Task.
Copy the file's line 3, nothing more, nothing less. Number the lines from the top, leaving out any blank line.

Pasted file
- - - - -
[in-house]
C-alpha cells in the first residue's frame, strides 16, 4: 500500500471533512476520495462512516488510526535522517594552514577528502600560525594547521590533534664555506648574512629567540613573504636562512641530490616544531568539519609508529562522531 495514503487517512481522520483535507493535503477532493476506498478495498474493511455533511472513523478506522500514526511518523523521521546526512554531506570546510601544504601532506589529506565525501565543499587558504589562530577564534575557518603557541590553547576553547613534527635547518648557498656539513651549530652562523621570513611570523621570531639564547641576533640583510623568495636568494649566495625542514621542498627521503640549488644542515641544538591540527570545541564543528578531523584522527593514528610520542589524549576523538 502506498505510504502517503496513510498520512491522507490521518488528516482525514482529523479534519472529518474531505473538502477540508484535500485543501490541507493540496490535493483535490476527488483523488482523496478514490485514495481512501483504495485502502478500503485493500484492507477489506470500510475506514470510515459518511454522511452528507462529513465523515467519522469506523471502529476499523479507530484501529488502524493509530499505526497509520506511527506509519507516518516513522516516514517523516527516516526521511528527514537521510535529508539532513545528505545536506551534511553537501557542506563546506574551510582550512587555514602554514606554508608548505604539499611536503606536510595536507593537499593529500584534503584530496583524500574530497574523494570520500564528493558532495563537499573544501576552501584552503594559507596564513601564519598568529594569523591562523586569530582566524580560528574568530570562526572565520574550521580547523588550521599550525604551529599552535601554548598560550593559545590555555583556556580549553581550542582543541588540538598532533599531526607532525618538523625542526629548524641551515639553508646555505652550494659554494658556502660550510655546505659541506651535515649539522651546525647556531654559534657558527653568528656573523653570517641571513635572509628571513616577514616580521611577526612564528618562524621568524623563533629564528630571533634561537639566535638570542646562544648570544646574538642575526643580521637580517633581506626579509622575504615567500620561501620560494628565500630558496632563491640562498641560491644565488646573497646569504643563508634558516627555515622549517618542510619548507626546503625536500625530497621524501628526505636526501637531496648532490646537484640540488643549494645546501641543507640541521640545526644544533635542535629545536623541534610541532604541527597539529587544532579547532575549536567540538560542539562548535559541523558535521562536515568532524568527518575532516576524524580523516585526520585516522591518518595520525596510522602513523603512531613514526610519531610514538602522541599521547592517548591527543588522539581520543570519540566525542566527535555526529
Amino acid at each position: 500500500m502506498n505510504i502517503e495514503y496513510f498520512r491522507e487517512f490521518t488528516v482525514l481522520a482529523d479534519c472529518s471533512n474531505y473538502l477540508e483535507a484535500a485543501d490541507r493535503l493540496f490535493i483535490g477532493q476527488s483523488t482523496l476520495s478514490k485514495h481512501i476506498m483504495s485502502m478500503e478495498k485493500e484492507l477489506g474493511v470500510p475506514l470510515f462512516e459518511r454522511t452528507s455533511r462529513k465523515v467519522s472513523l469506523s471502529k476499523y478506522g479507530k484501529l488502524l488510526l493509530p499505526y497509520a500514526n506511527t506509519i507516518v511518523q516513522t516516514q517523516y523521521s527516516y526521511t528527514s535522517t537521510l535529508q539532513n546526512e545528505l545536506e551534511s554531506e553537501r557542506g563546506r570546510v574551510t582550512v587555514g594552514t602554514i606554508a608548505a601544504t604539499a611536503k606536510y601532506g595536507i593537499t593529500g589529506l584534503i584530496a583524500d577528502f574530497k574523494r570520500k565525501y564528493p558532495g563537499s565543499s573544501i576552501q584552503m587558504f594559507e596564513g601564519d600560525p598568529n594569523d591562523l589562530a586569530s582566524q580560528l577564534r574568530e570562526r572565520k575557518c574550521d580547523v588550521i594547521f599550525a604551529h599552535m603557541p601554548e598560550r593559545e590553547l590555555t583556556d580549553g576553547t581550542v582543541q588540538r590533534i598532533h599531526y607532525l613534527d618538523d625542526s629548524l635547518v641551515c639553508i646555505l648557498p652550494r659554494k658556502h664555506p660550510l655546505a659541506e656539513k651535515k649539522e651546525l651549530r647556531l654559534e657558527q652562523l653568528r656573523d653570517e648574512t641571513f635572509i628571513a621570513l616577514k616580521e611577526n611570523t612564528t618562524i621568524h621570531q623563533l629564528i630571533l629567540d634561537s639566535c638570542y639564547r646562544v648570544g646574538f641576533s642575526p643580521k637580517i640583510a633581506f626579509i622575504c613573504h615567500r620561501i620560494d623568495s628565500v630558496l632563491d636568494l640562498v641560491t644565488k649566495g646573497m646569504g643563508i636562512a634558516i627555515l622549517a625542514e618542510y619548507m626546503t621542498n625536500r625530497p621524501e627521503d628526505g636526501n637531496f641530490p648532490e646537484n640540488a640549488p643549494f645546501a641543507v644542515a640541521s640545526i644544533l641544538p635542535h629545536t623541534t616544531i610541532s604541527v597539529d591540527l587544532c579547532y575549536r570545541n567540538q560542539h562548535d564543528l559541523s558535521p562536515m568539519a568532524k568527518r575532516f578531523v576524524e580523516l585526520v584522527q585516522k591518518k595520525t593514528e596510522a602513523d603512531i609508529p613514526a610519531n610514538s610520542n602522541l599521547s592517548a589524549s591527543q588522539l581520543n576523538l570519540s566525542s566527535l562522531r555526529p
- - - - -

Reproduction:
Amino acid at each position: 500500500m502506498n505510504i502517503e495514503y496513510f498520512r491522507e487517512f490521518t488528516v482525514l481522520a482529523d479534519c472529518s471533512n474531505y473538502l477540508e483535507a484535500a485543501d490541507r493535503l493540496f490535493i483535490g477532493q476527488s483523488t482523496l476520495s478514490k485514495h481512501i476506498m483504495s485502502m478500503e478495498k485493500e484492507l477489506g474493511v470500510p475506514l470510515f462512516e459518511r454522511t452528507s455533511r462529513k465523515v467519522s472513523l469506523s471502529k476499523y478506522g479507530k484501529l488502524l488510526l493509530p499505526y497509520a500514526n506511527t506509519i507516518v511518523q516513522t516516514q517523516y523521521s527516516y526521511t528527514s535522517t537521510l535529508q539532513n546526512e545528505l545536506e551534511s554531506e553537501r557542506g563546506r570546510v574551510t582550512v587555514g594552514t602554514i606554508a608548505a601544504t604539499a611536503k606536510y601532506g595536507i593537499t593529500g589529506l584534503i584530496a583524500d577528502f574530497k574523494r570520500k565525501y564528493p558532495g563537499s565543499s573544501i576552501q584552503m587558504f594559507e596564513g601564519d600560525p598568529n594569523d591562523l589562530a586569530s582566524q580560528l577564534r574568530e570562526r572565520k575557518c574550521d580547523v588550521i594547521f599550525a604551529h599552535m603557541p601554548e598560550r593559545e590553547l590555555t583556556d580549553g576553547t581550542v582543541q588540538r590533534i598532533h599531526y607532525l613534527d618538523d625542526s629548524l635547518v641551515c639553508i646555505l648557498p652550494r659554494k658556502h664555506p660550510l655546505a659541506e656539513k651535515k649539522e651546525l651549530r647556531l654559534e657558527q652562523l653568528r656573523d653570517e648574512t641571513f635572509i628571513a621570513l616577514k616580521e611577526n611570523t612564528t618562524i621568524h621570531q623563533l629564528i630571533l629567540d634561537s639566535c638570542y639564547r646562544v648570544g646574538f641576533s642575526p643580521k637580517i640583510a633581506f626579509i622575504c613573504h615567500r620561501i620560494d623568495s628565500v630558496l632563491d636568494l640562498v641560491t644565488k649566495g646573497m646569504g643563508i636562512a634558516i627555515l622549517a625542514e618542510y619548507m626546503t621542498n625536500r625530497p621524501e627521503d628526505g636526501n637531496f641530490p648532490e646537484n640540488a640549488p643549494f645546501a641543507v644542515a640541521s640545526i644544533l641544538p635542535h629545536t623541534t616544531i610541532s604541527v597539529d591540527l587544532c579547532y575549536r570545541n567540538q560542539h562548535d564543528l559541523s558535521p562536515m568539519a568532524k568527518r575532516f578531523v576524524e580523516l585526520v584522527q585516522k591518518k595520525t593514528e596510522a602513523d603512531i609508529p613514526a610519531n610514538s610520542n602522541l599521547s592517548a589524549s591527543q588522539l581520543n576523538l570519540s566525542s566527535l562522531r555526529p